At the start of the play’s final act, Claire has just married her eighth husband, but is already preparing for divorce. In the midst of managing her marital business, she is visited by the Doctor and Teacher. They inform her that the townspeople have drawn up exorbitant debts, and that the town needs her help more than ever, but that no one is willing to kill Ill. They propose an alternative to Claire’s offer, suggesting that Claire invest in Güllen’s industry, which would not only reintroduce paying jobs in town, but would also produce returns for Claire. Much to their consternation, Claire reveals that she already owns the town’s industry. She intentionally ran it into the ground to cause Güllen’s financial collapse and lay the groundwork for her revenge on Ill.

Meanwhile at the general store, Ill’s wife’s customers have taken to openly denigrating Ill and sympathizing with Claire, marking a major shift in public opinion since the Gülleners defended Ill and rejected the billionairess’ offer. When journalists enter the shop asking questions about Claire and Ill’s relationship, the townspeople offer platitudes about young love and nostalgia, but keep mum on the issue of Claire’s ultimatum. The Teacher, drunk and full of guilt, almost breaks the silence, but is kept in check by his fellow citizens until the journalists leave.

After days of keeping to himself above his shop, Ill suddenly reappears. He seeks out the Teacher who, still drunk, admits that the town cannot resist the temptation of Claire’s money. When the Mayor stops by the shop to advertise a public meeting about Claire’s offer, Ill promises to defer to the town’s verdict. The Mayor indirectly advises Ill to kill himself (and save someone else the trouble), but Ill refuses, demanding that the people of Güllen take responsibility for their choices and kill him themselves.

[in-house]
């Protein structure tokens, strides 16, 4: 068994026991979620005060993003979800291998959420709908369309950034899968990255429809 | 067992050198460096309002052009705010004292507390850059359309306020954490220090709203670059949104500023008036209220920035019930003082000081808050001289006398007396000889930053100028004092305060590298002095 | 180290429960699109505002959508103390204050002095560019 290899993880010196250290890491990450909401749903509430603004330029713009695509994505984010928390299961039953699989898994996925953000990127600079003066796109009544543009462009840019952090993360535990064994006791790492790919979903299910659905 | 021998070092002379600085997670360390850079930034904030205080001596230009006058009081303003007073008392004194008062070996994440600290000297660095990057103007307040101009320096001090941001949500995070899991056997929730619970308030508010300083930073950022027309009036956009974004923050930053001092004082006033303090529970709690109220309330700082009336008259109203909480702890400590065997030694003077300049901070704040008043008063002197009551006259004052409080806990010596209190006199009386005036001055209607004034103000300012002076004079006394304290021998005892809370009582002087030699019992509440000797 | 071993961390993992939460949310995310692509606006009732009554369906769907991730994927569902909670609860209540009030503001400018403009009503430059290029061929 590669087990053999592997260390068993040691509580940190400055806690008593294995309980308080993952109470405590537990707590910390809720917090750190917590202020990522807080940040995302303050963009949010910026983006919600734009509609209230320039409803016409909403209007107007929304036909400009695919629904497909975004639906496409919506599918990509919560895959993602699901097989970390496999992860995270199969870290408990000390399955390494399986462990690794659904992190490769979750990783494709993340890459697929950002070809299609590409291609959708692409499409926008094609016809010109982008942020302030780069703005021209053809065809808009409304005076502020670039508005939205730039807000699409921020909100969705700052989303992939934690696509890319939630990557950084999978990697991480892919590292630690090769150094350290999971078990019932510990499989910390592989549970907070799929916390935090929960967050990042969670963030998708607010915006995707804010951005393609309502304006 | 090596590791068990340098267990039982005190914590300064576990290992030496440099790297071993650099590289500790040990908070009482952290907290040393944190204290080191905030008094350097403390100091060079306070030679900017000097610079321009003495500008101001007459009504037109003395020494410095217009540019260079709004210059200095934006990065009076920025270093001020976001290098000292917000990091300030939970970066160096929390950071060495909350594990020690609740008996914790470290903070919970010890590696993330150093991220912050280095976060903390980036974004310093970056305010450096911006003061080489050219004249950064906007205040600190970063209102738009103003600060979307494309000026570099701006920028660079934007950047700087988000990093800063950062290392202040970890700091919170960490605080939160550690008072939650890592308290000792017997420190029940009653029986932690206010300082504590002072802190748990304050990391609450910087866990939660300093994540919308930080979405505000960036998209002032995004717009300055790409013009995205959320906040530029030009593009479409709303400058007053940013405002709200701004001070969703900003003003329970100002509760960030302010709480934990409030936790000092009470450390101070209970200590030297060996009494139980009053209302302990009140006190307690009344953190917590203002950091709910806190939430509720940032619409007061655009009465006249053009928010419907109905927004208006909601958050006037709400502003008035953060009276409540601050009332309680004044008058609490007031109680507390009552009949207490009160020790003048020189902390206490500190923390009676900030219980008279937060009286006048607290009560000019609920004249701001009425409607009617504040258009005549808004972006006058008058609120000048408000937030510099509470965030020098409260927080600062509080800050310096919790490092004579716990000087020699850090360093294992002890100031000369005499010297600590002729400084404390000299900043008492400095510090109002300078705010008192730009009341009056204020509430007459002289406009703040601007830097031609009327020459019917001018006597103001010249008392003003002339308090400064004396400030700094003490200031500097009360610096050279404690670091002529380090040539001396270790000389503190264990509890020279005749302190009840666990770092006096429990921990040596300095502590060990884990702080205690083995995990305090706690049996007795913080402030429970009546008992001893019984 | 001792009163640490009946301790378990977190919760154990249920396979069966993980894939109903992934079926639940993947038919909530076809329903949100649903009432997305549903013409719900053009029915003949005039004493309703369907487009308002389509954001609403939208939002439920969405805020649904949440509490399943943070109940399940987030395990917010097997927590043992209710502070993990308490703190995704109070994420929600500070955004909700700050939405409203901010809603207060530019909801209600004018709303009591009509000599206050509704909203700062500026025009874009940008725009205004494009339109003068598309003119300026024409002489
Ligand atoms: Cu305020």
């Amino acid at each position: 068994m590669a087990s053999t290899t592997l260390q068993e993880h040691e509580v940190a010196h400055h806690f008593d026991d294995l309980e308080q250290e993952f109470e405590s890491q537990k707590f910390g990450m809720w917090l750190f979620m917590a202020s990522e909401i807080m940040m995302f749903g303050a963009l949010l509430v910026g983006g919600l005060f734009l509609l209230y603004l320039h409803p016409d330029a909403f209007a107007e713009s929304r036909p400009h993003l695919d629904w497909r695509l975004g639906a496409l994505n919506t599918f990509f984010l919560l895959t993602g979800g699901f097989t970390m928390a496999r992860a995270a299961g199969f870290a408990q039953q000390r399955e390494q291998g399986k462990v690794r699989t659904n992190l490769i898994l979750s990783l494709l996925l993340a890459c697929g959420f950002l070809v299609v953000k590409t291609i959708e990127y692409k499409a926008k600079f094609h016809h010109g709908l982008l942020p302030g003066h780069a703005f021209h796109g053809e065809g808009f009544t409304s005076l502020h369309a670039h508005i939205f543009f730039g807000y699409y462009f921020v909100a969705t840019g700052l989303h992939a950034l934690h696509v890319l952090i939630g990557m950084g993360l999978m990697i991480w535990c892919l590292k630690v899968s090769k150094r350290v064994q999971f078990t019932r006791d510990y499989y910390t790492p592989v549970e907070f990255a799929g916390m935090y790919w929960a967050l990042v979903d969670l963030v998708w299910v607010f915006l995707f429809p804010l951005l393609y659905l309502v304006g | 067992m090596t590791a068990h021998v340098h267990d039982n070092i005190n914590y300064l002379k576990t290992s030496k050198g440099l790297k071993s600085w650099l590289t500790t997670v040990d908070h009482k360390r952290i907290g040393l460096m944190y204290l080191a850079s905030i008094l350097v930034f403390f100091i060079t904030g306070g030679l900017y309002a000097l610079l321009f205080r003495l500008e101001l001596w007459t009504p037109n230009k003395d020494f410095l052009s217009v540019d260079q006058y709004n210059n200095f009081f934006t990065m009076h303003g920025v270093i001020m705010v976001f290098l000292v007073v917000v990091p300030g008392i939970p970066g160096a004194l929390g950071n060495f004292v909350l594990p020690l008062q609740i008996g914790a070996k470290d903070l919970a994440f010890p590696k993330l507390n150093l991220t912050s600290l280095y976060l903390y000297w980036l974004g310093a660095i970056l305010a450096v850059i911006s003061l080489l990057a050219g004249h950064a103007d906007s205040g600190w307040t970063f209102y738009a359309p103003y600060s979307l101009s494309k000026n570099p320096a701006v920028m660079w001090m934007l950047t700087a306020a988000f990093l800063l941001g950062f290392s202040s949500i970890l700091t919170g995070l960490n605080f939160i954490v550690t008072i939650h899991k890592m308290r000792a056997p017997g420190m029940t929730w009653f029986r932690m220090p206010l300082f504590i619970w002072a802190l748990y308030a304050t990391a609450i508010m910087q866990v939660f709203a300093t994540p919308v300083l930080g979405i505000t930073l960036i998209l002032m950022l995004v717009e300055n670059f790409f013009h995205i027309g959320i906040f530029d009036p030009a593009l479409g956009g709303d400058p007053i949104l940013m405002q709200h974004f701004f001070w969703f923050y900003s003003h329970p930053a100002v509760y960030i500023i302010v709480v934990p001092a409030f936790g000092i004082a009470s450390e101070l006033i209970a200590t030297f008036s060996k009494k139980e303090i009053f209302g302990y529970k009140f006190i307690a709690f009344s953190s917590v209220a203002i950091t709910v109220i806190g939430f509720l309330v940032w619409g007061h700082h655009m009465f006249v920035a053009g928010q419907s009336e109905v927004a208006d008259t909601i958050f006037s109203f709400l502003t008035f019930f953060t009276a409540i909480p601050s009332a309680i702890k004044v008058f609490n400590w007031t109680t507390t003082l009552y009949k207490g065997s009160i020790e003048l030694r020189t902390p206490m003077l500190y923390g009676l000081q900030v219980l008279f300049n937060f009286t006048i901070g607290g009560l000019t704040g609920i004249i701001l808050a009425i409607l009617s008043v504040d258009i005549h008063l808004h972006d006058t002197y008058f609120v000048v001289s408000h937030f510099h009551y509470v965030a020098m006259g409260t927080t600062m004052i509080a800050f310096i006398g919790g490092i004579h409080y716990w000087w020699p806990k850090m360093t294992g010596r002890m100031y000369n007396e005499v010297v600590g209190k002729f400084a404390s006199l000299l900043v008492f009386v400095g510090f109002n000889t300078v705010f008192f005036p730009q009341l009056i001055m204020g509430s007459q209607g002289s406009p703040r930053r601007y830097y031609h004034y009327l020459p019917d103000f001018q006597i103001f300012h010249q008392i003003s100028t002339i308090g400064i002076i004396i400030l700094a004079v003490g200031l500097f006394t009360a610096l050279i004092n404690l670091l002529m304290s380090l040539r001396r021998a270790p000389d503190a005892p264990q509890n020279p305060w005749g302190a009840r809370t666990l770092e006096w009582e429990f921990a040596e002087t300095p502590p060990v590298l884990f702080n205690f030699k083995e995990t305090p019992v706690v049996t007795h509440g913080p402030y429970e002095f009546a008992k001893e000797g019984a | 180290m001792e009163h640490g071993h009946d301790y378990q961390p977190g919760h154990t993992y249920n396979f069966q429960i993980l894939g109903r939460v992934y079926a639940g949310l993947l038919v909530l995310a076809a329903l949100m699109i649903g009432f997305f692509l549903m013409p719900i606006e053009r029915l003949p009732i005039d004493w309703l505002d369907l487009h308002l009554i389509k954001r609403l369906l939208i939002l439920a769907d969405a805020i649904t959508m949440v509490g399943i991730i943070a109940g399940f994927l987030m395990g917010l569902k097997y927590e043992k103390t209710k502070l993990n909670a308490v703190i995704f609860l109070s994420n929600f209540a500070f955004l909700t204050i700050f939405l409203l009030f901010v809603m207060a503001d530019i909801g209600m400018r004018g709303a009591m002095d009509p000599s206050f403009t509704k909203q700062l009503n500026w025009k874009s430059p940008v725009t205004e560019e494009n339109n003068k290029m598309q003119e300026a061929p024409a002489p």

Faced with what seems to be an inevitable early death, Ill spends his last few hours driving with his family and reconciling with Claire in the woods. Claire admits that she never stopped loving Ill, but that years of bitter resentment turned her love into something evil. When Ill is dead, Claire says, she will finally possess him as she’d always wanted to. The couple parts, and Ill heads to his “trial.” The public meeting is well attended by the townspeople and by journalists reporting on Claire’s visit. The Mayor, who moderates the meeting, takes pains not to alert the press to Claire’s deadly ultimatum; he leads Güllen in a vote “to make justice a reality.” The townspeople unanimously vote to accept Claire’s money, and thus sentence Ill to death without saying so. They murder Ill while the journalists are at dinner and inform the press that Ill died from joy when Claire’s endowment was accepted. Later, Claire collects the body and delivers a check to the Mayor. As she leaves Güllen with her former lover’s body, the citizens of Güllen revel in their newfound prosperity.